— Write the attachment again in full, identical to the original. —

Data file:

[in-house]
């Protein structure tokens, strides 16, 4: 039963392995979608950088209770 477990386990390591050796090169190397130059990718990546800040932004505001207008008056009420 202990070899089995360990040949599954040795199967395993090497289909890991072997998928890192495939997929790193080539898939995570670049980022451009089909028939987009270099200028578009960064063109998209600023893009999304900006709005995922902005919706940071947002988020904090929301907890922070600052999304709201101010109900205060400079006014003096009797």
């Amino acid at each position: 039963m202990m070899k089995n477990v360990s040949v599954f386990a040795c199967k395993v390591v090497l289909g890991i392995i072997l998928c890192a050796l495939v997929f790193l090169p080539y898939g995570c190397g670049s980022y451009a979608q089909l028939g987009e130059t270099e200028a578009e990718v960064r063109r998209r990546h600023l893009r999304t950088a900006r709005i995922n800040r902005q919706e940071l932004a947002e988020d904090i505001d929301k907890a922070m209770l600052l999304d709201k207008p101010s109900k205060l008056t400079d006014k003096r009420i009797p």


[in-house]
């Protein structure tokens, strides 16, 4: 039963392995979608950088209770 477990386990390591050796090169190397130059990718990546800040932004505001207008008056009420 202990070899089995360990040949599954040795199967395993090497289909890991072997998928890192495939997929790193080539898939995570670049980022451009089909028939987009270099200028578009960064063109998209600023893009999304900006709005995922902005919706940071947002988020904090929301907890922070600052999304709201101010109900205060400079006014003096009797």
């Amino acid at each position: 039963m202990m070899k089995n477990v360990s040949v599954f386990a040795c199967k395993v390591v090497l289909g890991i392995i072997l998928c890192a050796l495939v997929f790193l090169p080539y898939g995570c190397g670049s980022y451009a979608q089909l028939g987009e130059t270099e200028a578009e990718v960064r063109r998209r990546h600023l893009r999304t950088a900006r709005i995922n800040r902005q919706e940071l932004a947002e988020d904090i505001d929301k907890a922070m209770l600052l999304d709201k207008p101010s109900k205060l008056t400079d006014k003096r009420i009797p």